26 October 2016
Yury Trutnev says Russian Far East and China can collaborate in more agricultural projects. Photo: EJ Insight
Yury Trutnev says Russian Far East and China can collaborate in more agricultural projects. Photo: EJ Insight

Russia’s Far East to boost agricultural ties with China

Authorities in the Russian Far East region are expected to launch the first batch of projects under a newly established agricultural fund during the Eastern Economic Forum next month.

“We’ve set up an agricultural fund of US$10 billion with Chinese capital,” Deputy Prime Minister Yury Trutnev, who is also the presidential plenipotentiary envoy to the Far Eastern Federal District, said in a media briefing in Vladivostok.

“We will use the fund to implement some environmentally safe and clean food projects,” he said.

A signing ceremony will be held during the forum, which will take place in Vladivostok on Sept. 2 to 3.

Officials will also announce more details about the Sino-Russian partnership.

“China is one of the most active countries in the food production sector today,” Trutnev said. “The Chinese economy has also accumulated a substantial size to enable them to materialize such projects.”

Last December, China announced a deal allowing the importation of Russian agricultural products, including wheat, corn, rice, soybean and rapeseed.

In April, both countries signed a deal setting up an agricultural fund with China contributing 90 percent of the capital and the rest coming from Russia.

Russia holds a 51 percent stake in the fund while China owns the rest.

According to the Ministry for the Development of the Russian Far East, the fund will initially invest 32 billion rubles (US$480 million) in 17 agricultural enterprises in the region, local media reported last week.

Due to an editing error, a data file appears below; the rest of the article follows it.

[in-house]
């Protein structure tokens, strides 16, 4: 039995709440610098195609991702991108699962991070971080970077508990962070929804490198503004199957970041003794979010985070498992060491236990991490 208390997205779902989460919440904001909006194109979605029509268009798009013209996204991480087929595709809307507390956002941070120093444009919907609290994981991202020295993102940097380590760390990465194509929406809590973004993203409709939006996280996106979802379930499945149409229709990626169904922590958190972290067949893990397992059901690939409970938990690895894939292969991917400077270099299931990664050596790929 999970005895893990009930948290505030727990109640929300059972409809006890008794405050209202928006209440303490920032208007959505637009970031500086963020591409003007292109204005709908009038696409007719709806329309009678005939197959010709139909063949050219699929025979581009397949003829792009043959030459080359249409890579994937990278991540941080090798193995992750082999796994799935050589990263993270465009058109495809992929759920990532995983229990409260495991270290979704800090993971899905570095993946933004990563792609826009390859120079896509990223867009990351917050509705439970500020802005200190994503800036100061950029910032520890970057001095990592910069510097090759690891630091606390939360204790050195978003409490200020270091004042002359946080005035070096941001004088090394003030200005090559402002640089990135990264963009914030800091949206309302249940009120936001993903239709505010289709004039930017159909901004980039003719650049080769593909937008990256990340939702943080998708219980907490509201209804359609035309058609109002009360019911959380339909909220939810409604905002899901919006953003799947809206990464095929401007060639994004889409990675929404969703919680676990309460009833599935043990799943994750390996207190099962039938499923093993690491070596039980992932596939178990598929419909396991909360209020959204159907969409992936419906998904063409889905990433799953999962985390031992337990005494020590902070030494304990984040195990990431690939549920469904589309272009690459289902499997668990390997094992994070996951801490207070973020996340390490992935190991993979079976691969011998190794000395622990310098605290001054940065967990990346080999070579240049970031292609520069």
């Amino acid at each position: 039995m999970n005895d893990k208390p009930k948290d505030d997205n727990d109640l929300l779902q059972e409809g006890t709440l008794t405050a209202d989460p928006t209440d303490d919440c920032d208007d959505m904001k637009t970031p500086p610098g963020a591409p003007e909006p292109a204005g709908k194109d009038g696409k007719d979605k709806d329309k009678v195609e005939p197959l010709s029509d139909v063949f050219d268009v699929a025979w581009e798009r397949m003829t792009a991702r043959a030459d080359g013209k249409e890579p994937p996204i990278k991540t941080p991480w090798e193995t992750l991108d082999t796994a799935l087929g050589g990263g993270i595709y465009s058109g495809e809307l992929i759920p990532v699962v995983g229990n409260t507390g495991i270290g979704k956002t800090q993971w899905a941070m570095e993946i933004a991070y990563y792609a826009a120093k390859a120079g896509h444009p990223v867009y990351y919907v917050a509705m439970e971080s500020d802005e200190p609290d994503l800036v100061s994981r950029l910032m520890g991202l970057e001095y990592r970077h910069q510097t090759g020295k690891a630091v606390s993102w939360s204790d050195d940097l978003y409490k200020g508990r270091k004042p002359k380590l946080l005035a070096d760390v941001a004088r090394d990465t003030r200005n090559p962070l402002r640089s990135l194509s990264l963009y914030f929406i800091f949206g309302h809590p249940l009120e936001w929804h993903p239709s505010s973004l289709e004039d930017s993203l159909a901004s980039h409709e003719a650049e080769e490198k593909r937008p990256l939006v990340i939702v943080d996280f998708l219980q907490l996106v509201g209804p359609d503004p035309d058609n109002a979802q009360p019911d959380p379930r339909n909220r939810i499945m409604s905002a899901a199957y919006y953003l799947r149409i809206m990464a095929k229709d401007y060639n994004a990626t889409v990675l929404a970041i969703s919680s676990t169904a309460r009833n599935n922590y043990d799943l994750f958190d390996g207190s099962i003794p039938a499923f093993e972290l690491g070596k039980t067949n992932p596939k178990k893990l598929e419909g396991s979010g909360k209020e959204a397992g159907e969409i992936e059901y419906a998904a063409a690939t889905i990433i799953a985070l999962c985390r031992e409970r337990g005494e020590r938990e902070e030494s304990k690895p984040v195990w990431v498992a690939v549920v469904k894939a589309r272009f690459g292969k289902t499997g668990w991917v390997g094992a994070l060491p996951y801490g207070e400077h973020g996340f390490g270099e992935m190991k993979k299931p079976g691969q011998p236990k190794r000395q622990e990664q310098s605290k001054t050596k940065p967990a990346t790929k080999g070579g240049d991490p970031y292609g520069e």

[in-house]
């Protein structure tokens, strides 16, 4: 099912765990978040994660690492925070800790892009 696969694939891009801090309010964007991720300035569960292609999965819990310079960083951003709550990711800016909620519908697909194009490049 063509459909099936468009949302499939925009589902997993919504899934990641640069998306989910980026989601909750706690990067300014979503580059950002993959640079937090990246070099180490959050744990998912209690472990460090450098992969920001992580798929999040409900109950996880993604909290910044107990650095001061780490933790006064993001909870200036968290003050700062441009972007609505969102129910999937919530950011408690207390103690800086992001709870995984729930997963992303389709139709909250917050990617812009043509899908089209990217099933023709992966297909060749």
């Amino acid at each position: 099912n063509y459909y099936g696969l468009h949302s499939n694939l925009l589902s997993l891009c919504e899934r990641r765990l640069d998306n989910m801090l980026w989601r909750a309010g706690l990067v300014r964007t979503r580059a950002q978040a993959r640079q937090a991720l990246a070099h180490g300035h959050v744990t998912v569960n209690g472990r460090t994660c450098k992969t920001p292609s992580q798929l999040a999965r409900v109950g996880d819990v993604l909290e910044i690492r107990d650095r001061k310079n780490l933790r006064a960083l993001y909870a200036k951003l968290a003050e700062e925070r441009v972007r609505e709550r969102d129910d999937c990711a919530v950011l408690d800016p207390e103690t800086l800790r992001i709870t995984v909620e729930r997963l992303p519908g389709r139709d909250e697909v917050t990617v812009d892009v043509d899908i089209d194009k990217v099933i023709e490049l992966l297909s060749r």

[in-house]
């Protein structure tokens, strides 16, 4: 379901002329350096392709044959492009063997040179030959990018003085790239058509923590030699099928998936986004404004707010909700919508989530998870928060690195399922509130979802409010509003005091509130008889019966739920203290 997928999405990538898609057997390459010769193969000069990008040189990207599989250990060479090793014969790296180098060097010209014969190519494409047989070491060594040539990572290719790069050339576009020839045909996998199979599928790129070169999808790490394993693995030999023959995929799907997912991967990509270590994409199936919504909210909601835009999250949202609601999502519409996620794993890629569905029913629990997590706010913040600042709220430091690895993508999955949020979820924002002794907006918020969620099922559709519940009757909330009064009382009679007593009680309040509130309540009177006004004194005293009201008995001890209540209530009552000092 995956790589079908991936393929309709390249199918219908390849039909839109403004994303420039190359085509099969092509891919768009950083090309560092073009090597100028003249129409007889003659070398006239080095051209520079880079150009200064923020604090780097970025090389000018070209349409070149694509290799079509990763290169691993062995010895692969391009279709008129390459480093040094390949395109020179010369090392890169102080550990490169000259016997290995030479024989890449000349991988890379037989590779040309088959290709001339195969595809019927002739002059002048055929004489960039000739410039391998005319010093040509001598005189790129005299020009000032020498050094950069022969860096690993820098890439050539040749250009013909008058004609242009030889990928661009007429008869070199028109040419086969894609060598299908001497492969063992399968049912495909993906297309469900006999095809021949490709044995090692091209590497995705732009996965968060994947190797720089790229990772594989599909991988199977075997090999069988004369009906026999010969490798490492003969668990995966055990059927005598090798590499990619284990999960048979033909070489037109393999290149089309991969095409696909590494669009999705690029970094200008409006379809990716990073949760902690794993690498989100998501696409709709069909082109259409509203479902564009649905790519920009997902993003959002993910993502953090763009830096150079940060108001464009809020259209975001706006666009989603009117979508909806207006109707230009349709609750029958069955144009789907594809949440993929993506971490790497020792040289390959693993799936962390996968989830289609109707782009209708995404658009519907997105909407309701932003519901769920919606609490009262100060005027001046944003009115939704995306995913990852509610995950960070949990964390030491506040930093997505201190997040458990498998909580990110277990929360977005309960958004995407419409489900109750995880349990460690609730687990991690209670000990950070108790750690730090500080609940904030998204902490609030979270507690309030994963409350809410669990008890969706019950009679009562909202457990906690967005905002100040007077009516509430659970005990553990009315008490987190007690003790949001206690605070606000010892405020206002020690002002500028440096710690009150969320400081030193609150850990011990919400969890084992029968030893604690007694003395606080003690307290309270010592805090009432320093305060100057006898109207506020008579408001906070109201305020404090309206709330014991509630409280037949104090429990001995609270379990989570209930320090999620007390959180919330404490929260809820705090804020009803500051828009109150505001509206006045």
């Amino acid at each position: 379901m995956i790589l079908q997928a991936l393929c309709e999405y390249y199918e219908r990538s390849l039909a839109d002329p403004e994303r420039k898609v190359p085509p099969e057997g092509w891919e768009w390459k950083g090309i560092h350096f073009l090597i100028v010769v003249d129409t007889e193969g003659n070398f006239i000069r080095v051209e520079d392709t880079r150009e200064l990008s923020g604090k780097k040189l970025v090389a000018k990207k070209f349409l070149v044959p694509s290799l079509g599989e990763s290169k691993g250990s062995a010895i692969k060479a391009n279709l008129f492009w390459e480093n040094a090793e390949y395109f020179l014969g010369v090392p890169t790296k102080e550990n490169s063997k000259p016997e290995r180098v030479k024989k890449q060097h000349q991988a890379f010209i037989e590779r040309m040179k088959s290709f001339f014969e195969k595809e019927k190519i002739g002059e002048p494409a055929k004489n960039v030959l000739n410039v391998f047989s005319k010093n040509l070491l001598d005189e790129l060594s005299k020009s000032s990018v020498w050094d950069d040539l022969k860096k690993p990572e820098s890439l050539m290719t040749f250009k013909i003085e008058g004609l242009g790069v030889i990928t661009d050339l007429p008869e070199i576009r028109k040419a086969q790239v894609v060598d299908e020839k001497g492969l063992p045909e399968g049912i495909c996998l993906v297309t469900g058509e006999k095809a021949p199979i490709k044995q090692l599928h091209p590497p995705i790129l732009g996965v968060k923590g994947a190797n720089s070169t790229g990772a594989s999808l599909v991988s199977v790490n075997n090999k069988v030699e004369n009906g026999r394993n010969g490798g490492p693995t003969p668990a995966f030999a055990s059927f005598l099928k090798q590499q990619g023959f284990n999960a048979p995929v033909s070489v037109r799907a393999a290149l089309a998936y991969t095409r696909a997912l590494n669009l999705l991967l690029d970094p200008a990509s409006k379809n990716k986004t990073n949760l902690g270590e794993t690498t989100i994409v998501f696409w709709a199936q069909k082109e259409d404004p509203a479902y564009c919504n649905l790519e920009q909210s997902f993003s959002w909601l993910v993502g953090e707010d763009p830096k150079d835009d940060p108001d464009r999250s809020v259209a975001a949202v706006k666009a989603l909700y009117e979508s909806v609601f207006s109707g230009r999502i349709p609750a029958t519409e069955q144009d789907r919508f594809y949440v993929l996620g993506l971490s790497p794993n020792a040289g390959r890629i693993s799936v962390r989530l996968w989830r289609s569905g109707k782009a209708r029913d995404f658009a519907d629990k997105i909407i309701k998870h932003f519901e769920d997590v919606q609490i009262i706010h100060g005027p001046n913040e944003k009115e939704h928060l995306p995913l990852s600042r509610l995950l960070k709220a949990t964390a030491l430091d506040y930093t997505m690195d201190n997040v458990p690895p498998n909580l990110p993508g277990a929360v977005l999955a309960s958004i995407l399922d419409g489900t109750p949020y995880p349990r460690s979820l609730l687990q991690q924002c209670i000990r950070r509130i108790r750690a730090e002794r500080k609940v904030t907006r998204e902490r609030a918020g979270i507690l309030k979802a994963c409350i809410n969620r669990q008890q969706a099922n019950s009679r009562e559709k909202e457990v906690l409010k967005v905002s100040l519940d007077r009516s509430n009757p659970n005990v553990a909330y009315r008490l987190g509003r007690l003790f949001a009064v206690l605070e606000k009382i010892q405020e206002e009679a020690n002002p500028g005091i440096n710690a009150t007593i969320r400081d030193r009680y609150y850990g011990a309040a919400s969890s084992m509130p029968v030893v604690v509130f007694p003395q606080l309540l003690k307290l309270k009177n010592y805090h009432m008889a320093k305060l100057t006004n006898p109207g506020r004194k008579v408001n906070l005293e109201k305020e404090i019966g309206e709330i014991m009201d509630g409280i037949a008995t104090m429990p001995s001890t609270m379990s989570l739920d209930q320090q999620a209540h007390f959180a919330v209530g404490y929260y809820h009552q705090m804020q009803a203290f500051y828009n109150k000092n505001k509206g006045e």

Sinking oil prices and sanctions

Over the past two years, the Russian economy has been reeling from declining oil prices and sanctions imposed by the European Union and the United States after the Russian military intervention in Ukraine in 2014.

Average crude oil prices dropped 51.7 percent to US$41.85 last year from US$86.73 in 2014, according to the Illinois Oil and Gas Association.

Russian exports, consisting mainly of oil, gas and metal, fell 31.4 percent to US$341.47 billion during the period, with the downward momentum continuing in the first half of this year.

Following the sanctions that began in March 2014, net flows of foreign direct investment in Russia fell to negative US$59 million in the second half of that year, compared with positive US$11.45 billion in the same period of 2013. The weak trend remained in the first half of 2016.

The Russian ruble weakened to 66.43 against the US dollar at the end of last Friday from 33.98 in mid-2014.

Given the drastic currency depreciation, inflation in Russia hovered above 15 percent last year and eased to about 7 percent recently. Many local residents complain that they cannot afford to buy food and basic necessities.

Amid the weakening economy, Russian President Vladimir Putin hosted the first Eastern Economic Forum in Vladivostok last September with the goal of boosting exports to Asian countries and attracting foreign investments.